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Modeling Ethical Attitudes and Behaviors under Conditions of Environmental Turbulence: The Case of South Africa

Michael H. Morris, Amy S. Marks, Jeffrey A. Allen and Newman S. Peery, Jr.
Journal of Business Ethics
Vol. 15, No. 10 (Oct., 1996), pp. 1119-1130
Published by: Springer
Stable URL: http://www.jstor.org/stable/25072836
Page Count: 12
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Modeling Ethical Attitudes and Behaviors under Conditions of Environmental Turbulence: The Case of South Africa
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Abstract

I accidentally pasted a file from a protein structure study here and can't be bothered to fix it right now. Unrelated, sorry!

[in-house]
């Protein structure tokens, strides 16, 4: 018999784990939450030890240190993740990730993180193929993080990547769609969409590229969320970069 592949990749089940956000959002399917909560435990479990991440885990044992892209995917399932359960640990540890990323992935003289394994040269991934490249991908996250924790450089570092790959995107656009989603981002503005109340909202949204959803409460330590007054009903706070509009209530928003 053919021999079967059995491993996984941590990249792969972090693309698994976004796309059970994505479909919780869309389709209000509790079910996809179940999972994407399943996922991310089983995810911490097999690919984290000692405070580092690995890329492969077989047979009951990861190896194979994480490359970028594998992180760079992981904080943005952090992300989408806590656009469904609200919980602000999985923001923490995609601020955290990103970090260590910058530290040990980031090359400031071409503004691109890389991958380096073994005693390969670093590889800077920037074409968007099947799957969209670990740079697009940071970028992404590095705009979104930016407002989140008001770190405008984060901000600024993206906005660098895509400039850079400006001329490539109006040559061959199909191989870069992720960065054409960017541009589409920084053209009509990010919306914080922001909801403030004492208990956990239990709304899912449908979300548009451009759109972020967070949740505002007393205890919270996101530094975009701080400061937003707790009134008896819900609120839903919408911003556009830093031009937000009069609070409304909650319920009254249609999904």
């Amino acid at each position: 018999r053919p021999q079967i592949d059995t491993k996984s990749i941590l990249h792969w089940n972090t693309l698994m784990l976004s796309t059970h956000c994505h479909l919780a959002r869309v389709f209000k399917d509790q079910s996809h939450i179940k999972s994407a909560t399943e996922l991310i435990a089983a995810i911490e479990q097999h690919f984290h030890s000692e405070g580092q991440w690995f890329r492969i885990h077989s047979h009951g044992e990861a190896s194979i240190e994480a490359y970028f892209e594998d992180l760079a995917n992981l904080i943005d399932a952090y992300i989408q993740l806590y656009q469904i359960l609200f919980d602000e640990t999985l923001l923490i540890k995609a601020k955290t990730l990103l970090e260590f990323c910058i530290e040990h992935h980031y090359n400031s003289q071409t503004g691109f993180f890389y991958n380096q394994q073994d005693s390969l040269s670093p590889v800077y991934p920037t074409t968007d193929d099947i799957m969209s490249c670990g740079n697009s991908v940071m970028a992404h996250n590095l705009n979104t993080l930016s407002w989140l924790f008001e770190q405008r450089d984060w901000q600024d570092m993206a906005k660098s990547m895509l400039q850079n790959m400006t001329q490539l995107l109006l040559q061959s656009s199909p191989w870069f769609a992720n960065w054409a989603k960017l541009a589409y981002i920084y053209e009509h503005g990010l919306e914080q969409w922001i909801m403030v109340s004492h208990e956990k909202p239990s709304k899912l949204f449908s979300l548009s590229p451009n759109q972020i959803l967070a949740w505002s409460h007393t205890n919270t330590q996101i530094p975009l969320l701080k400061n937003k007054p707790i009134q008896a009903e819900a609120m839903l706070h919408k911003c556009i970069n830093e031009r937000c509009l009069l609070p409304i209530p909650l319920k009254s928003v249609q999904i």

This study explores the impact of environmental turbulence on relationships between personal and organizational characteristics, personal values, ethical perceptions, and behavioral intentions. A causal model is tested using data obtained from a national sample of marketing research professionals in South Africa. The findings suggest turbulent conditions lead professionals to report stronger values and ethical norms, but less ethical behavioral intentions. Implications are drawn for organizations confronting growing turbulence in their external environments. A number of suggestions are made for ongoing research.

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